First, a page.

It was not always like this in Finland. In the 1960’s it and its Nordic neighbours had some of the highest incarceration rates in the world. The authorities, trying to figure out how to bring them down, started looking at the conditions that the prisoners were imprisoned in. They found that if one imprisons them and then starts to gradually but progressively reimmerse them in normal civilian life, a marked drop in reoffending rates occur.

Similarly Norway has found that its prisoner population is much less prone to recidivism. Prisoners and prison officers mingle interactively. The macho culture of the 1960’s where prisoners were locked up, given little in the way of opportunities to reform, to understand right from wrong and recidivism rates of 60-70% were banished.

Serco might be gone from the New Zealand prison system, but its legacy lingers on. The legacy is that New Zealanders have seen how a profits first prisoners second model can lead to significantly worsened management. They have seen how a dangerously toxic environment where recidivism rates remain high can see prisoners are released in a worse mental than that they went in with.

But will the Government have the courage to do something bold, or will it continue to copy an obviously failed model?

 

 

Police right to savage “volunteer” constabulary in rural N.Z.


When one joins the Police force they know that there might be a moment when someone high on drugs or armed, or otherwise dangerous tries to put the officer attempting to arrest them in grave danger. The 9,000+ sworn officers on duty understand this and have been trained to do deal with such instances. They have families or partners that they want to go home to at the end of their shift; friends that they want to see again and a Police force that needs the expertise they bring.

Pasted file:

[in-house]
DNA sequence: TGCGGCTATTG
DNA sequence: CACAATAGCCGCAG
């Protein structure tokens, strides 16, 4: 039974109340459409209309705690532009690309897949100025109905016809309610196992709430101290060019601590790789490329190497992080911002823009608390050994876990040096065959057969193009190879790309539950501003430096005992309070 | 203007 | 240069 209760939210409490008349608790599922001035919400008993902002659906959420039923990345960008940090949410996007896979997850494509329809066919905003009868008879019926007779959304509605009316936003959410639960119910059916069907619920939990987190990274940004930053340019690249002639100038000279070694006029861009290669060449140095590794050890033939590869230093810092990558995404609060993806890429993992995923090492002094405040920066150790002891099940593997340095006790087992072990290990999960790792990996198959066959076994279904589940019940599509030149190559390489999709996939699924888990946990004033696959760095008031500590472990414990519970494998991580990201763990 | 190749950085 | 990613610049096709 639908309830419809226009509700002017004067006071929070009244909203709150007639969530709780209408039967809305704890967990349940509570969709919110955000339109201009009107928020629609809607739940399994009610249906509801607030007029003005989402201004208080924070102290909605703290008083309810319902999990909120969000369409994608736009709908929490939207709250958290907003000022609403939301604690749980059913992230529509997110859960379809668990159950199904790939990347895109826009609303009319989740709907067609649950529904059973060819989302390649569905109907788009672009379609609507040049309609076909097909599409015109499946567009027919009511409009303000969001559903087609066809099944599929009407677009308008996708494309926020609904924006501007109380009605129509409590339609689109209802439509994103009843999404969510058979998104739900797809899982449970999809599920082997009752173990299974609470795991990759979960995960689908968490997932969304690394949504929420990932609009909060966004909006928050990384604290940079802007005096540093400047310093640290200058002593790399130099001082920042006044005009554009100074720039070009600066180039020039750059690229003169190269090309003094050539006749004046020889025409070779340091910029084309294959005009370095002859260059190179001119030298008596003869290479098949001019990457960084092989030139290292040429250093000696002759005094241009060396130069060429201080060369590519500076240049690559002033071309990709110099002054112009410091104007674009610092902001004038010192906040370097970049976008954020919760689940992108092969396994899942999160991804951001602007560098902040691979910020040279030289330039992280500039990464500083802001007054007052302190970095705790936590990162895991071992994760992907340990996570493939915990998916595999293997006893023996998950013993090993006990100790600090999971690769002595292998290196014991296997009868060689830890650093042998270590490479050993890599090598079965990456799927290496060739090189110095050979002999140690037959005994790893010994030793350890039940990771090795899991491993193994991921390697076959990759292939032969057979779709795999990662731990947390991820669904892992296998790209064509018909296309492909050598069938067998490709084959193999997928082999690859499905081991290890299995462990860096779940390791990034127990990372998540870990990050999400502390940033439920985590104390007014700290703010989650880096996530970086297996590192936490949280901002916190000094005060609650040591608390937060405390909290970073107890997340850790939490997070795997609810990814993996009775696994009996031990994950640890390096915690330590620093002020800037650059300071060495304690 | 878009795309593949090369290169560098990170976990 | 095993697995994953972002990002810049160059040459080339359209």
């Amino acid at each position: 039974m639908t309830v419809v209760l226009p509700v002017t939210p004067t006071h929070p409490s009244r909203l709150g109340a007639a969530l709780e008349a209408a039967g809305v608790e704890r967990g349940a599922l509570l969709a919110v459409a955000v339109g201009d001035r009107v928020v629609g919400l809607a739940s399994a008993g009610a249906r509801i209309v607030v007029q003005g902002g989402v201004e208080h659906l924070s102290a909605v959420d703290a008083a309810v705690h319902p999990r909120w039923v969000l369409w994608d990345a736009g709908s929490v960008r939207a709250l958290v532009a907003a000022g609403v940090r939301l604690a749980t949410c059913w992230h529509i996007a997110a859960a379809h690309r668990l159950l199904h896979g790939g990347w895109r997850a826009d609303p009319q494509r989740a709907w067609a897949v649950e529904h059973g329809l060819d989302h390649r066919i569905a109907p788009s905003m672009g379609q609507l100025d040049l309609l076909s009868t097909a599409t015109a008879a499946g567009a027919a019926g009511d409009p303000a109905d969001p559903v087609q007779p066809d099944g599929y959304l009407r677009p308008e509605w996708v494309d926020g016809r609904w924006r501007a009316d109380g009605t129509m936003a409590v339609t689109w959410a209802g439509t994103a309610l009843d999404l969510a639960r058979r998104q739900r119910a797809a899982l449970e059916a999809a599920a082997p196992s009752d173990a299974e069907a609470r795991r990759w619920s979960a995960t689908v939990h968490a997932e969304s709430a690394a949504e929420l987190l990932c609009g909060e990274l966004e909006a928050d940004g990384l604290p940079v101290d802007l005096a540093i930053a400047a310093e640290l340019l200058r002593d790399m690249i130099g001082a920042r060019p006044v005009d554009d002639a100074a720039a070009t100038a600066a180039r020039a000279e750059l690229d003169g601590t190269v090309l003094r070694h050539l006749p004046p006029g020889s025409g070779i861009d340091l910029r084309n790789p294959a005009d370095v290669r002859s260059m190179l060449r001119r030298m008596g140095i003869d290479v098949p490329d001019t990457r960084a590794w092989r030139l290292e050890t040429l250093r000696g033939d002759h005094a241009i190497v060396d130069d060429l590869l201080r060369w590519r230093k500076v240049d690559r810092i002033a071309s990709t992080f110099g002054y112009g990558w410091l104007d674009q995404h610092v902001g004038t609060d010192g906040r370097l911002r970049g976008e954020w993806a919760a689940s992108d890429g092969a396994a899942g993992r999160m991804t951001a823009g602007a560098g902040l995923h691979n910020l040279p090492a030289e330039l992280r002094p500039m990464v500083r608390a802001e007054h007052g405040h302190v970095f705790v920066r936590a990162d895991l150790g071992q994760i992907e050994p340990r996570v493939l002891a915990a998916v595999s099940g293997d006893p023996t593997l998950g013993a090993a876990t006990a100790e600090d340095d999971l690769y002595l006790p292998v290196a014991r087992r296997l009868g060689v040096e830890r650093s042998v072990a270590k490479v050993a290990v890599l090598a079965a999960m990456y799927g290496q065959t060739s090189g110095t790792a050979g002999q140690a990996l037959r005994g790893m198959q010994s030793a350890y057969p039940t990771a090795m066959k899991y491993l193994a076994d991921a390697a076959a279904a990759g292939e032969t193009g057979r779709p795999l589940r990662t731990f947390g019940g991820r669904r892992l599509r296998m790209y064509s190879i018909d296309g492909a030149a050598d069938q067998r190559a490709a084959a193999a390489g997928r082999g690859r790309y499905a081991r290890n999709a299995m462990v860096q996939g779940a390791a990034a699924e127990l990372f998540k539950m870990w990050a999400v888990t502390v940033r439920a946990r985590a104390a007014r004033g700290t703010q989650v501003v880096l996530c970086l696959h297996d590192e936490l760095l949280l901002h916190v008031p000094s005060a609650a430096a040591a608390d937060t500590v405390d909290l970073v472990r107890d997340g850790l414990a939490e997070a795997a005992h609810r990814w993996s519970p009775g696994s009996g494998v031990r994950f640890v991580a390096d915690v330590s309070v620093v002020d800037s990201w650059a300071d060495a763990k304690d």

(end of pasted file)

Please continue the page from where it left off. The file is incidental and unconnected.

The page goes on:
Which is why I am loss to understand the rationale behind a New Zealand First proposal that got savaged by the Police for the introduction of a volunteer rural constabulary. Being a rural Police officer is risky enough. Being one who is there because s/he volunteered to be a rural officer is in my opinion plain nuts.

Whilst the rural communities were right to be concerned about rustling of stock, which has been on the rise in recent years as well as security of property from vandalism, the theft of honey, this was not an appropriate way to address it. New Zealand First’s significant rural membership might have proposed this by way of remitry at the Party convention that year and if so, it must have survived the vote at the end of the remit. However that does not change the fact that it was not properly thought through and raised as many questions as it managed to answer.

Minister of Police, Stuart Nash, received a briefing paper that he refused to release. Stuff, and National M.P. and shadow spokesperson for Police Chris Bishop also requested a copy. Both were turned down.

The Police rebuttal of this idea went along the lines of:

“Police does not recommend introducing a Special Constabulary in New Zealand.┬áRecruiting volunteers to undertake policing operations and apply police powers comes with a range of significant risks for the community and the volunteers,”

The Police said that it would be perceived as policing on the cheap, with risks exacerbated in the community without proper constabulary support. Concerns were raised about the sort of training that they would be given, the support that would be available in complex situations and what kind of resourcing they would be given.

I further imagine that complex concerns in terms of access to appropriate vehicles, weapons training, understanding and interpretation of their rights and responsibilities as volunteers would also arise. What type of hold would constitute reasonable force if they were confronted by an aggressive person? Would they have access to the digitized police radio channels and if not, who would pass the message on in an emergency?

It would also raise ethical questions. To be a member of the Police force is not a minor thing. It means one has made it through a significant period of training, but also has attributes and mental stamina that a lot of people would struggle with. Is it fit and proper to be developing a voluntary force of officers whose interpretation of their job is not as precise as what would be expected of a sworn officer? I am not sure that it is.